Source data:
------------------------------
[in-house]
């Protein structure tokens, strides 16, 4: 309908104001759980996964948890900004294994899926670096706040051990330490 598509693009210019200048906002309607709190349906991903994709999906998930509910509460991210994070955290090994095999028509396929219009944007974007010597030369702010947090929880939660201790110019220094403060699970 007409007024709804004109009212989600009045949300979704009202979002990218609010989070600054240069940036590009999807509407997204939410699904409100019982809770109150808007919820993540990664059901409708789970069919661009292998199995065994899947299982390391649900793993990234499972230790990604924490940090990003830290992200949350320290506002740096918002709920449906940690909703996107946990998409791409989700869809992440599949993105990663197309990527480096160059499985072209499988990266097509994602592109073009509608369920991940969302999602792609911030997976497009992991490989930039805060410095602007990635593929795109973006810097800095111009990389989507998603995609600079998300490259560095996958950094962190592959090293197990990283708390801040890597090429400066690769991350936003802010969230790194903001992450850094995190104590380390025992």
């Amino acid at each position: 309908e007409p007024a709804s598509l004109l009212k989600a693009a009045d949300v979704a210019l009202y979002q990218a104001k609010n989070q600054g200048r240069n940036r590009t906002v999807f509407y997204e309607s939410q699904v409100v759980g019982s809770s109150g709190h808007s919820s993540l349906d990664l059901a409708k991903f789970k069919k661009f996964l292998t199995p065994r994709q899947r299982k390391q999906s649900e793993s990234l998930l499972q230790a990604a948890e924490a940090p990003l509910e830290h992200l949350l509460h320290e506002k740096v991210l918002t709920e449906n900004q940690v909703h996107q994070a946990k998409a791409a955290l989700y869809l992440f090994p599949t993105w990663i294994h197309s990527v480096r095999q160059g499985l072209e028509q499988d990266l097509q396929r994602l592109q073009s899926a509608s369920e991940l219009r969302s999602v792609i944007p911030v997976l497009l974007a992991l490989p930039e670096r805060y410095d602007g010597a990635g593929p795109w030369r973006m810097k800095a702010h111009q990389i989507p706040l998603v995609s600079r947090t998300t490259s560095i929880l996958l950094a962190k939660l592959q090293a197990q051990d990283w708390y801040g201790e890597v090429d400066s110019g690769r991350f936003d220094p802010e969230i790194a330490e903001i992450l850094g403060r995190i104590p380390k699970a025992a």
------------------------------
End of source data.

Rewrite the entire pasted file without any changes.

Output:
[in-house]
């Protein structure tokens, strides 16, 4: 309908104001759980996964948890900004294994899926670096706040051990330490 598509693009210019200048906002309607709190349906991903994709999906998930509910509460991210994070955290090994095999028509396929219009944007974007010597030369702010947090929880939660201790110019220094403060699970 007409007024709804004109009212989600009045949300979704009202979002990218609010989070600054240069940036590009999807509407997204939410699904409100019982809770109150808007919820993540990664059901409708789970069919661009292998199995065994899947299982390391649900793993990234499972230790990604924490940090990003830290992200949350320290506002740096918002709920449906940690909703996107946990998409791409989700869809992440599949993105990663197309990527480096160059499985072209499988990266097509994602592109073009509608369920991940969302999602792609911030997976497009992991490989930039805060410095602007990635593929795109973006810097800095111009990389989507998603995609600079998300490259560095996958950094962190592959090293197990990283708390801040890597090429400066690769991350936003802010969230790194903001992450850094995190104590380390025992």
């Amino acid at each position: 309908e007409p007024a709804s598509l004109l009212k989600a693009a009045d949300v979704a210019l009202y979002q990218a104001k609010n989070q600054g200048r240069n940036r590009t906002v999807f509407y997204e309607s939410q699904v409100v759980g019982s809770s109150g709190h808007s919820s993540l349906d990664l059901a409708k991903f789970k069919k661009f996964l292998t199995p065994r994709q899947r299982k390391q999906s649900e793993s990234l998930l499972q230790a990604a948890e924490a940090p990003l509910e830290h992200l949350l509460h320290e506002k740096v991210l918002t709920e449906n900004q940690v909703h996107q994070a946990k998409a791409a955290l989700y869809l992440f090994p599949t993105w990663i294994h197309s990527v480096r095999q160059g499985l072209e028509q499988d990266l097509q396929r994602l592109q073009s899926a509608s369920e991940l219009r969302s999602v792609i944007p911030v997976l497009l974007a992991l490989p930039e670096r805060y410095d602007g010597a990635g593929p795109w030369r973006m810097k800095a702010h111009q990389i989507p706040l998603v995609s600079r947090t998300t490259s560095i929880l996958l950094a962190k939660l592959q090293a197990q051990d990283w708390y801040g201790e890597v090429d400066s110019g690769r991350f936003d220094p802010e969230i790194a330490e903001i992450l850094g403060r995190i104590p380390k699970a025992a």